Bill Buri Named Outstanding Citizen In Maumee

Maumee resident Bill Buri has been named the Maumee Outstanding Citizen for the 49th annual Hometown Hero Awards. MIRROR PHOTO BY KRISTI FISH

BY KRISTI FISH | MIRROR REPORTER — When Bill Buri and his wife Lynn moved to Maumee three decades ago, they saw the large lawn behind their house, not as something to mow, but as something to grow.

Soon, their space began filling in with more native plants and wildlife – from foxes and deer to groundhogs and birds. 

Over the years, the two became heavily involved with the environment; and since Lynn’s passing, Buri has continued to give back to the community – people, plants and animals alike.

“I’ve always liked being in the outdoors, ever since I was a kid. It’s been a part of my life,” Buri said. “Whatever I can do, I want to be able to pass on to my grandchildren a better world than where we live in now. It’s not such a bad world now, but it can be better.”

His dedication, particularly to the Maumee Environmental & Tree Advisory Commission and the local environment, is what made him stand out to Alaina Meister, who nominated him for the Outstanding Citizen Award through the Maumee Chamber of Commerce’s Hometown Hero Awards.

“He is a driving force to update tree policy and procedures in the city of Maumee,” Meister said in her nomination. “He is currently working on an educational brochure titled ‘How to Plant a Tree’ as a free city handout.”

Planting trees and changing policy is only one way to give back and support the environment, but it is vital to the health of the planet, Buri noted.

“Trees help clean the air, retain moisture, hold carbon, add value to the town and properties and they’re just pretty,” Buri said. “We need to increase the canopy in town.”

Part of the work the city needs to do to continue that work is to perform an urban site index, which involves cataloguing data from every area of town and analyzing soil, traffic patterns, space available and more.

A tree inventory, which will occur later, will also catalog every city tree in town and can help the city identify what it already has and plan for the future.

“We’re not going to be here forever, and we need to give a good blueprint for the future,” Buri said.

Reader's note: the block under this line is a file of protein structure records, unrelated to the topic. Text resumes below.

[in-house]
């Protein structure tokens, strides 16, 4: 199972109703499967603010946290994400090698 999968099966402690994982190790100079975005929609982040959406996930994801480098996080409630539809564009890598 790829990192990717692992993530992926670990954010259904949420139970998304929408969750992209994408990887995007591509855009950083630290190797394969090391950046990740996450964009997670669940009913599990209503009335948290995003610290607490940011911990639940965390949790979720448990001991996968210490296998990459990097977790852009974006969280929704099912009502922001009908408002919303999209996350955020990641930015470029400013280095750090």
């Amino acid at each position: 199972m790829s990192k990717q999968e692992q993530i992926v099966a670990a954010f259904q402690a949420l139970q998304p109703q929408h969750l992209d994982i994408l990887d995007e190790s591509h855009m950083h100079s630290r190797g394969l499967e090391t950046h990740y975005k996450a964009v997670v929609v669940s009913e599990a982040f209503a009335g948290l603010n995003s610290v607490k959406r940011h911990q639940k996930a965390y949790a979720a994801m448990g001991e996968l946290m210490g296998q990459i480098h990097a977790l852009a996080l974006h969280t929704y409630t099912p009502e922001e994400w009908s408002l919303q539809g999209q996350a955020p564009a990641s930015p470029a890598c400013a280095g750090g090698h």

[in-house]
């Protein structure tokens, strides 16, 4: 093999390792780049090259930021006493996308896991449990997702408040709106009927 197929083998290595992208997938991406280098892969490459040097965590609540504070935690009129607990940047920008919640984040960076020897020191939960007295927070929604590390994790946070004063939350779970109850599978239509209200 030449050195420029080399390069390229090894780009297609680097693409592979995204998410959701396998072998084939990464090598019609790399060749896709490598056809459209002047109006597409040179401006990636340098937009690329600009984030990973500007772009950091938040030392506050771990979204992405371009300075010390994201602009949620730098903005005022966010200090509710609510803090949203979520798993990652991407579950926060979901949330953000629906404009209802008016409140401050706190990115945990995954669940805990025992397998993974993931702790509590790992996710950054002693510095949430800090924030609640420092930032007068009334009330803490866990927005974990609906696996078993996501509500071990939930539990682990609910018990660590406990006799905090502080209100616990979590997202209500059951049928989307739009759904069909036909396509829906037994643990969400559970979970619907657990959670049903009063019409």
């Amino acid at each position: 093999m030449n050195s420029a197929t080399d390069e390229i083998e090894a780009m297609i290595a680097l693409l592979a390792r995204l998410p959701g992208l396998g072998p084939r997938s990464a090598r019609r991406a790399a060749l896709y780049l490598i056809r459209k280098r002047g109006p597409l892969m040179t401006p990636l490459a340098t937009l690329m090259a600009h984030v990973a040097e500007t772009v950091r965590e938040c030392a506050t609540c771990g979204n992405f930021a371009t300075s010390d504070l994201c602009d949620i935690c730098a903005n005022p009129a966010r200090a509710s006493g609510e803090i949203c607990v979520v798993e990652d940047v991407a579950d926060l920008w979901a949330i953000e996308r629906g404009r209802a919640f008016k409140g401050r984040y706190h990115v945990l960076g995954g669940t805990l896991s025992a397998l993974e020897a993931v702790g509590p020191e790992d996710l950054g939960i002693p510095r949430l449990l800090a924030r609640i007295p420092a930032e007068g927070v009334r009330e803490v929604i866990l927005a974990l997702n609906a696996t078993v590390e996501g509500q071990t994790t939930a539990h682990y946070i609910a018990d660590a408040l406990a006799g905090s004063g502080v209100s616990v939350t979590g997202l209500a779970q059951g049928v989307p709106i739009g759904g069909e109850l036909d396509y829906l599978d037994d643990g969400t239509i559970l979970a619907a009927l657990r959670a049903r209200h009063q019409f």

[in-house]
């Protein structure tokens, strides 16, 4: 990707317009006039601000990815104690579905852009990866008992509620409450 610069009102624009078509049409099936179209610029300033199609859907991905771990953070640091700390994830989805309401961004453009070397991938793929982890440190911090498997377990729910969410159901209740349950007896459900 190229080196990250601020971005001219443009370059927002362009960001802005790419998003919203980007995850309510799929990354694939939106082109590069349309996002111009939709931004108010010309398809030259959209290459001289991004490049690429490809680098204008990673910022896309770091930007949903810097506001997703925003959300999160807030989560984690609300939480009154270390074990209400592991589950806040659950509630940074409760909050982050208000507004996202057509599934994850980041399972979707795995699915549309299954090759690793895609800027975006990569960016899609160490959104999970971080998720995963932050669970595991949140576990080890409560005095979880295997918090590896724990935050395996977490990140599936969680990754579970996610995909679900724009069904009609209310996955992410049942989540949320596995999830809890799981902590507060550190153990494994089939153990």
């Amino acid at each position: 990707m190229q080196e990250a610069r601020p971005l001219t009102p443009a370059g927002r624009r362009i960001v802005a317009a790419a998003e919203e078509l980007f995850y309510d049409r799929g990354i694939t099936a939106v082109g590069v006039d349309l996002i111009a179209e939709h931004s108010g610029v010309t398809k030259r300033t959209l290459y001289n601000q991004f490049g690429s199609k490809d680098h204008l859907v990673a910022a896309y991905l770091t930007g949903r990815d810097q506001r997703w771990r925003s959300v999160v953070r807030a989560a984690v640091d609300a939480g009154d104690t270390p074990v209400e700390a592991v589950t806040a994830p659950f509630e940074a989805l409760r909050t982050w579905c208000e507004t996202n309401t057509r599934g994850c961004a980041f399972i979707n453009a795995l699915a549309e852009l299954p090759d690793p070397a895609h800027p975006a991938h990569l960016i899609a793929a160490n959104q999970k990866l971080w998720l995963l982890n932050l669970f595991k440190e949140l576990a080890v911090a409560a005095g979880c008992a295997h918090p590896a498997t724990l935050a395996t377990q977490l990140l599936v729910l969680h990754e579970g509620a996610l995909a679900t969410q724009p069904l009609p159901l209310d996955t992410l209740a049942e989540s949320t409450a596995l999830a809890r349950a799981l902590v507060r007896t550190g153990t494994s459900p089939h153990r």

Buri and Lynn had been a driving force in changing the nuisance weed law in Maumee many years ago, Meister noted. Common milkweed and other native plants, which are now widely seen in native prairies and are highly encouraged plantings, were once considered nuisance plants.

After helping change local laws, they were ultimately able to transform their backyard into a more welcoming environment for local fauna and flora.

In addition to those volunteer efforts, Buri also dedicates his time to Partners for Clean Streams, which he got involved in because of his daughter.

“Years ago, she said, ‘Dad, I need someone to oversee a group of kids cleaning up a stream in Sylvania on Clean Your Stream Day,’” Buri said. “I did that for a couple years and I got excited about it and got involved with Partners for Clean Streams.”

He became involved with the project in several local parks and currently serves on the board. Buri plans to continue to have an active hand in the organization following the end of his term on the board, too.

“I have a concern that our environment is going the wrong way, and we have a big hand in that problem. We also have a big hand in being able to solve it. It’s not going to be an overnight fix. It’s going to take a lot of work. It’s going to take some alternate choices,” Buri said.

It will, however, be worth it, he is convinced.

However, he and his fellow volunteers with the Environmental & Tree Advisory Commission and Partners for Clean Streams will need the support of the community both now and in the future.

“Maumee is a small town with a lot of good people,” Buri said. “They are supportive, and we need to continue our efforts. It’s going to be really dynamic. Sounds simple doesn’t it? Well, it is. In the next 10 years, Maumee will only get better.”

In order to be good stewards of the environment and the local community, Buri encourages others to find groups that help them pursue their passion and to get involved at whatever level they are able.

“If you pick something that interests you, and you do it individually or with your family or friends, you will get satisfaction from it,” he advised.

In his down time from his many involvements, Buri can often be seen walking through town with a puppy. For a few years now, he has been working with The Ability Center to raise future assistance dogs before they enter training.

It’s just another thing he enjoys doing and knows it can benefit others.

In each endeavor he embarks on, Buri does his best to create a space that will be welcoming for the community.

“I really thought I was doing all of this under the radar, so it’s been hard to wrap my head around all of this recognition, but I hope it encourages others to find something they’re passionate about, too,” Buri said.

To celebrate Buri and the other award winners, interested residents can visit to purchase tickets to the Hometown Hero Awards on Thursday, March 28.

Tickets are $40.00 per person or $350 for a table of 10. The event will be at the Pinnacle at 1772 Indian Wood Circle in Maumee. Doors open at 5:30 p.m.

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